In Epinion, we typically use it as a step on the journey going from descriptive analytics to predictive analytics, where the data mining helps us understand our data and the possibilities within – and at its fullest extent to be the first step in developing a prediction model.

Therefore, we see Data Mining as a point-of-departure in going from access to insights to access to foresights. Based on our experience, some of the benefits you can get from Data mining are:

  • Understanding why something happened, so you can avoid it happening again (or if the opposite, how to trigger it!)
  • Combining data that you haven’t previously combined to generate new insights and to lead to predictions
  • Segmenting people into homogenous groups so you can differentiate and target actions and messages towards them
  • Taking the first step towards being able to predict the future for your customers, citizens, travelers, etc.

Working with Data Mining (or any Advanced Analytics project in general) often requires a different approach in terms of the process. Epinion recommends taking point-of-departure in a specific business problem and scoping your project after this while allowing for learning underway. Typically, this is done through iterative processes with involvement from clients as well.

Evaluating the online discourse on Norway’s engagement in the Columbian peace negotiations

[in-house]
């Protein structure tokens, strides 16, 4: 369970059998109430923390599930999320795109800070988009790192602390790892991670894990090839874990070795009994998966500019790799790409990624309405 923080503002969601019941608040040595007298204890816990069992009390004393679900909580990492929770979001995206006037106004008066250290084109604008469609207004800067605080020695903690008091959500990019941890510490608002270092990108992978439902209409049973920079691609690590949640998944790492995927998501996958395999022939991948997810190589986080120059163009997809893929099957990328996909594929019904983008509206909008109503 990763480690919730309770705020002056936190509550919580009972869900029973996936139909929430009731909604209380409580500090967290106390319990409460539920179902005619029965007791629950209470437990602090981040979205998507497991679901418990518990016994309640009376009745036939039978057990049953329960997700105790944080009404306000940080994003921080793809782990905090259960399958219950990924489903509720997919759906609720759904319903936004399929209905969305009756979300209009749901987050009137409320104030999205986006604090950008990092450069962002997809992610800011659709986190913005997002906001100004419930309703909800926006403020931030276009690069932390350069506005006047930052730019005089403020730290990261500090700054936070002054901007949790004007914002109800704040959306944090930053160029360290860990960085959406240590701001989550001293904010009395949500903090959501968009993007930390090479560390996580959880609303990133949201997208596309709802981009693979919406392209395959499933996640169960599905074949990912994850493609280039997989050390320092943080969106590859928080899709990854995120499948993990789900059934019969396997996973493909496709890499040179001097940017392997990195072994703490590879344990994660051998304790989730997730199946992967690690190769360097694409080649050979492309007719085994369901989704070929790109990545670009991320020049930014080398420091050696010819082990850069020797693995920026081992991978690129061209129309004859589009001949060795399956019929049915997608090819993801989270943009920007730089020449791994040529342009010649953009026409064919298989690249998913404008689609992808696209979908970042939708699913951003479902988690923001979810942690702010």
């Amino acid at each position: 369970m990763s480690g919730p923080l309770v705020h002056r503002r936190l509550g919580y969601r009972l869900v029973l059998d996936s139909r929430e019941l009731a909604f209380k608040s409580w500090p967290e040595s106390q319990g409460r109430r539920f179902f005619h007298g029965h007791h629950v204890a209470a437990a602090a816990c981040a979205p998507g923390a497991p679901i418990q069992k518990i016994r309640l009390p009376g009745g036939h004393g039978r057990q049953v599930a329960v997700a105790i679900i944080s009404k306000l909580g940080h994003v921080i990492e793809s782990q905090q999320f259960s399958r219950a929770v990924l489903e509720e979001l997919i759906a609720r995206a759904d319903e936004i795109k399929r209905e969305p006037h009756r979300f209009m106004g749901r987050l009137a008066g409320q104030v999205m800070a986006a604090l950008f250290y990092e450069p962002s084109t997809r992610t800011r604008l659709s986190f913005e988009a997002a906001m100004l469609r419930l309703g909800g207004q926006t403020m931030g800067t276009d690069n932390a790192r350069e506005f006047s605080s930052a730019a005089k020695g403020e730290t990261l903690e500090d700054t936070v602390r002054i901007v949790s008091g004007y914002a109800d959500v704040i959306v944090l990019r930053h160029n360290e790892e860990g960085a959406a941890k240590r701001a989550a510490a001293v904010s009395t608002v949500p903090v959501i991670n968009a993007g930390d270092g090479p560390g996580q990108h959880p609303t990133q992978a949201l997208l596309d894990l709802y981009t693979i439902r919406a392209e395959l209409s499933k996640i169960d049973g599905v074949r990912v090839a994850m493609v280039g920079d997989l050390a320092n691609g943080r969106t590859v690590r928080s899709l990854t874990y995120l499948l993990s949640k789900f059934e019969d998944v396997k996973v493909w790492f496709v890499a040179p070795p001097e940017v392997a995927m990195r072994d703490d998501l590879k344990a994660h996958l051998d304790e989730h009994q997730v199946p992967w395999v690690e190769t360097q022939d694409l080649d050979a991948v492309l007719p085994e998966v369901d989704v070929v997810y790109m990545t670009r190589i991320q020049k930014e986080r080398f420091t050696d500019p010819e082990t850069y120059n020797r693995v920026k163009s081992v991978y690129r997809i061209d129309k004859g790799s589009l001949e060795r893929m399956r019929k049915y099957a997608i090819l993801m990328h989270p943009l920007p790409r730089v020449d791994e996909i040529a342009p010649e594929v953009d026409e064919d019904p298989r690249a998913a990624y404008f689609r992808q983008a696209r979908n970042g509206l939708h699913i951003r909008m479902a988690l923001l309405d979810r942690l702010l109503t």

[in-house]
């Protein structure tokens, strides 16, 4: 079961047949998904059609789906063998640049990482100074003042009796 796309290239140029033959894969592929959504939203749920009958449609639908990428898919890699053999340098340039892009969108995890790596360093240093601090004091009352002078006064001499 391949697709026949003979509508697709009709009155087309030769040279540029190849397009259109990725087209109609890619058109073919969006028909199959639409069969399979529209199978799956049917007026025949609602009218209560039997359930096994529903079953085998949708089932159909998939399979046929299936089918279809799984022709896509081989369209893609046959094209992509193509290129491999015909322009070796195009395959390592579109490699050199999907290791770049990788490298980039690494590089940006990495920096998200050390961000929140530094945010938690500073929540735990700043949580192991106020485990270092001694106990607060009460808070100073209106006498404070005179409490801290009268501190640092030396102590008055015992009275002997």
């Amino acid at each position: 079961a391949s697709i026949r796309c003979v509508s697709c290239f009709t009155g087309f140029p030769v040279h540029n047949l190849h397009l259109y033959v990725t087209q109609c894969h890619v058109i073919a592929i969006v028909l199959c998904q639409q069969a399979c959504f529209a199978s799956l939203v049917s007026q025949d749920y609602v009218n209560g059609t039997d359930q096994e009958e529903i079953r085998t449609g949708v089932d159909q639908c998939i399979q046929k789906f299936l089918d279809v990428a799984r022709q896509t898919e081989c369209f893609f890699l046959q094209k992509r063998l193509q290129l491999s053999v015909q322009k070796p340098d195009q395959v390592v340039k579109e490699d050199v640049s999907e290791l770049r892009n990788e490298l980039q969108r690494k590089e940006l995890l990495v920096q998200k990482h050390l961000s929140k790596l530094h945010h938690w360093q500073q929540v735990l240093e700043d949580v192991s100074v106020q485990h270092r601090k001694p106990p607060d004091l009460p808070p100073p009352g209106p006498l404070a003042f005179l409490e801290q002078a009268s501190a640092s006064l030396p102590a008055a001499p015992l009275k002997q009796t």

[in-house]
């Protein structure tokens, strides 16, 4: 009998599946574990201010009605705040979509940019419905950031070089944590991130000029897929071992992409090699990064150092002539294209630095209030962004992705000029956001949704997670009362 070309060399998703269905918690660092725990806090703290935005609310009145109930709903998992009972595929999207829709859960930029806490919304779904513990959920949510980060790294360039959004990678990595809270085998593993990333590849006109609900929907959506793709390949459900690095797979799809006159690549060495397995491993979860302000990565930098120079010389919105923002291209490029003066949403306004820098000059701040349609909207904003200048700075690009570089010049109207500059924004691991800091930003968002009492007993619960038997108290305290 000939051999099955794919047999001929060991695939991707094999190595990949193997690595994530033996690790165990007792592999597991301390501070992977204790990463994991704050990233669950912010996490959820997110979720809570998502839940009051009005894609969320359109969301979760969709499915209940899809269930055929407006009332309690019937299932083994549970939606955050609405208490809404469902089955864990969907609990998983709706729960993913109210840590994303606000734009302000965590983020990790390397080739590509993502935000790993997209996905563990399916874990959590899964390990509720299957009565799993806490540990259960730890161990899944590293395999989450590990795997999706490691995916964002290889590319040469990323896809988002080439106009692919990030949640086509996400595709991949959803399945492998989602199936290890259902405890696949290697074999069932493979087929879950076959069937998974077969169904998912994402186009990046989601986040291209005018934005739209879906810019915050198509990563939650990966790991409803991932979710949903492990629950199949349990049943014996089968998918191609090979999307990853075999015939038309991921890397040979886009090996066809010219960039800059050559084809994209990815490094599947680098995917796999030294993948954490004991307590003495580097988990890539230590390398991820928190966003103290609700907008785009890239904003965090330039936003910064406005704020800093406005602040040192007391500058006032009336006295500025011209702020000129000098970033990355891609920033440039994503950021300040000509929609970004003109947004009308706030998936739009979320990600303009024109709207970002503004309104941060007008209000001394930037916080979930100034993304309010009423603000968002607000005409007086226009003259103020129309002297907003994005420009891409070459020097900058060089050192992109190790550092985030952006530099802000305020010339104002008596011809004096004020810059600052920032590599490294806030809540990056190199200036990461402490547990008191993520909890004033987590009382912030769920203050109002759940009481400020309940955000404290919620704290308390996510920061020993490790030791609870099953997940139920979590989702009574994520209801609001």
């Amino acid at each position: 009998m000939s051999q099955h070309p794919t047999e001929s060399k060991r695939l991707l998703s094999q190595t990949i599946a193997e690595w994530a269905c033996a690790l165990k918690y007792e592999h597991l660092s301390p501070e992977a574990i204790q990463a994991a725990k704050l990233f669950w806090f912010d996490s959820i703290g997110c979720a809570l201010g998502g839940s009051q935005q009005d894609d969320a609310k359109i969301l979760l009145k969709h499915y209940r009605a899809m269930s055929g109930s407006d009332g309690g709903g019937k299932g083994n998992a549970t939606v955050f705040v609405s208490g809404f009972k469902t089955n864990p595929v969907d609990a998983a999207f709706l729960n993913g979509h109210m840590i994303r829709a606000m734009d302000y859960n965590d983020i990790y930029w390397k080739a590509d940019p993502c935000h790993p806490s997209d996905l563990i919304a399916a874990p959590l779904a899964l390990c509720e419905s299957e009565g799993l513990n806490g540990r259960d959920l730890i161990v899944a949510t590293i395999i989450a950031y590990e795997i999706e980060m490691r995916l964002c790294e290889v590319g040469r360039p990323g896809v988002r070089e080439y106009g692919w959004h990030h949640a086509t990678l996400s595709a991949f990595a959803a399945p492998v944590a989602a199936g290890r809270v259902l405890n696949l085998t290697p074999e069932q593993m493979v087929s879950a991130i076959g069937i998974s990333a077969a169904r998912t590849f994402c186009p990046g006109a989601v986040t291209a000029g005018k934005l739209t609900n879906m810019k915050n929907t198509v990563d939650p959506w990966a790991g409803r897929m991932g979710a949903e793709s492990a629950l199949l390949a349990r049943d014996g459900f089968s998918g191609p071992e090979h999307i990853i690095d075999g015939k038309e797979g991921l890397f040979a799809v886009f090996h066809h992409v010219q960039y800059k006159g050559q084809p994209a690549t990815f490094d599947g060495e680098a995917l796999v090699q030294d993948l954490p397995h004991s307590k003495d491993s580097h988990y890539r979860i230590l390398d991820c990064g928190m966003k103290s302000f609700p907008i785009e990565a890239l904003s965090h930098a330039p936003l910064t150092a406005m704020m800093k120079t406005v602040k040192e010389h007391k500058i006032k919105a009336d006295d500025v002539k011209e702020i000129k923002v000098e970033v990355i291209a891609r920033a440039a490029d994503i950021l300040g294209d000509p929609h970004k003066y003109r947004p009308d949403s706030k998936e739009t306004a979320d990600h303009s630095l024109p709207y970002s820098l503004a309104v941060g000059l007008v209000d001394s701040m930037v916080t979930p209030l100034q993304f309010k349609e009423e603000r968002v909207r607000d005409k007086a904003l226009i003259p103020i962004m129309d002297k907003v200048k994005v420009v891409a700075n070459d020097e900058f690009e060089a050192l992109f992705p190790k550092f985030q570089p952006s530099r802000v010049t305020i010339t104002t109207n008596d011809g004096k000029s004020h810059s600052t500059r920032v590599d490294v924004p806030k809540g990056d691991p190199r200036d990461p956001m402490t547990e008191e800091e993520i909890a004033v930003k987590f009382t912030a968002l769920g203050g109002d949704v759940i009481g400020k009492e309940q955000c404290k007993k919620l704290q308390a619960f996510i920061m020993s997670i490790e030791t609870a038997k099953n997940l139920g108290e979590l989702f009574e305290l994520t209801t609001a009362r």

A good example of how Data Mining can be utilized to make sense of a large pool of unstructured data is a project Epinion conducted for the Norwegian Agency for Development Cooperation (Norad). The case is interesting because it illustrates how you can use Data Mining to dive into five years of vast Twitter-data to discover insights such as attitudes and influencers.

Norad evaluates Norway’s foreign political engagements and wanted to evaluate Norway’s engagement in the Columbian peace negotiations. A part of this evaluation would be to evaluate the online public discourse concerning the Norway’s engagement.

They needed specific insights into the overall key topics in the public discourse as well as the attitude towards their engagement in general. Norad also needed to gain a thorough understanding of which key actors that was influencing the public discourse, and how the different actors related to each other on various key topics.

By analyzing five years of Twitter-data using Natural Language Processing, Epinion gave Norad essential insights. Specifically, Epinion did a sentiment-analysis that showed the attitude towards Norway was neutral in the beginning but grew increasingly positive. Using keyword extraction, we identified the key topics, and lastly using network analysis, we identified the top influencers.

As an indication of the novelty in the project type, Epinion had an article published in SAGE Journals that was done together with a counterpart from Norad, on using Big data in Evaluation projects using the beforementioned project as frame of reference.

*Source: Gartner’s four stages of the Data Analytics Maturity model from “descriptive” to “prescriptive”

Want to know more? 

If you are interested in getting help to starting your Advanced Analytics-journey, or you want to hear more about how we conduct Social Media-analysis, please reach out to Manager Torben Jakobsen: